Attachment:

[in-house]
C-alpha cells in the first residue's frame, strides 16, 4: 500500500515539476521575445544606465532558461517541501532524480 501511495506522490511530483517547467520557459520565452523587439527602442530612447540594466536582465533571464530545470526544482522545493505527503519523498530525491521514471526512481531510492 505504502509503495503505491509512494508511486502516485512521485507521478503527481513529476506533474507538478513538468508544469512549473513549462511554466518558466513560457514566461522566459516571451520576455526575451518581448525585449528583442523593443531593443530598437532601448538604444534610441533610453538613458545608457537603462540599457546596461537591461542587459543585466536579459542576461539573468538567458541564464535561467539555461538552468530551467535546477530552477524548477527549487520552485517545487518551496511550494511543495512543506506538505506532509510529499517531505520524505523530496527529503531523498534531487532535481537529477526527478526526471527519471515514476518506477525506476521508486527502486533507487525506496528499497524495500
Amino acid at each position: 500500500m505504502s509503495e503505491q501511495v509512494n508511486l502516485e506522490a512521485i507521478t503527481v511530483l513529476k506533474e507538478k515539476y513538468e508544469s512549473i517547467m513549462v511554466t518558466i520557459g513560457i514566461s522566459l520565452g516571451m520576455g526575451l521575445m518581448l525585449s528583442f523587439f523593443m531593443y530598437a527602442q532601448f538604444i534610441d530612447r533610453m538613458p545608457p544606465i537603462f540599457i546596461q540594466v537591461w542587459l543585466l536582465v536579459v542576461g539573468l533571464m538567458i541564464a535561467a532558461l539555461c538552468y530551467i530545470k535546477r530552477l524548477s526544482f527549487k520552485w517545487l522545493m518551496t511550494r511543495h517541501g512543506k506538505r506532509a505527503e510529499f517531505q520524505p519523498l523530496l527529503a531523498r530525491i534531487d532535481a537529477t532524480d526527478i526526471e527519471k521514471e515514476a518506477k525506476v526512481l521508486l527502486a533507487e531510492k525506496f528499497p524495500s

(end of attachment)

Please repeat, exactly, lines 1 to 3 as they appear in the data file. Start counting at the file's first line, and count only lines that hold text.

[in-house]
C-alpha cells in the first residue's frame, strides 16, 4: 500500500515539476521575445544606465532558461517541501532524480 501511495506522490511530483517547467520557459520565452523587439527602442530612447540594466536582465533571464530545470526544482522545493505527503519523498530525491521514471526512481531510492 505504502509503495503505491509512494508511486502516485512521485507521478503527481513529476506533474507538478513538468508544469512549473513549462511554466518558466513560457514566461522566459516571451520576455526575451518581448525585449528583442523593443531593443530598437532601448538604444534610441533610453538613458545608457537603462540599457546596461537591461542587459543585466536579459542576461539573468538567458541564464535561467539555461538552468530551467535546477530552477524548477527549487520552485517545487518551496511550494511543495512543506506538505506532509510529499517531505520524505523530496527529503531523498534531487532535481537529477526527478526526471527519471515514476518506477525506476521508486527502486533507487525506496528499497524495500
Amino acid at each position: 500500500m505504502s509503495e503505491q501511495v509512494n508511486l502516485e506522490a512521485i507521478t503527481v511530483l513529476k506533474e507538478k515539476y513538468e508544469s512549473i517547467m513549462v511554466t518558466i520557459g513560457i514566461s522566459l520565452g516571451m520576455g526575451l521575445m518581448l525585449s528583442f523587439f523593443m531593443y530598437a527602442q532601448f538604444i534610441d530612447r533610453m538613458p545608457p544606465i537603462f540599457i546596461q540594466v537591461w542587459l543585466l536582465v536579459v542576461g539573468l533571464m538567458i541564464a535561467a532558461l539555461c538552468y530551467i530545470k535546477r530552477l524548477s526544482f527549487k520552485w517545487l522545493m518551496t511550494r511543495h517541501g512543506k506538505r506532509a505527503e510529499f517531505q520524505p519523498l523530496l527529503a531523498r530525491i534531487d532535481a537529477t532524480d526527478i526526471e527519471k521514471e515514476a518506477k525506476v526512481l521508486l527502486a533507487e531510492k525506496f528499497p524495500s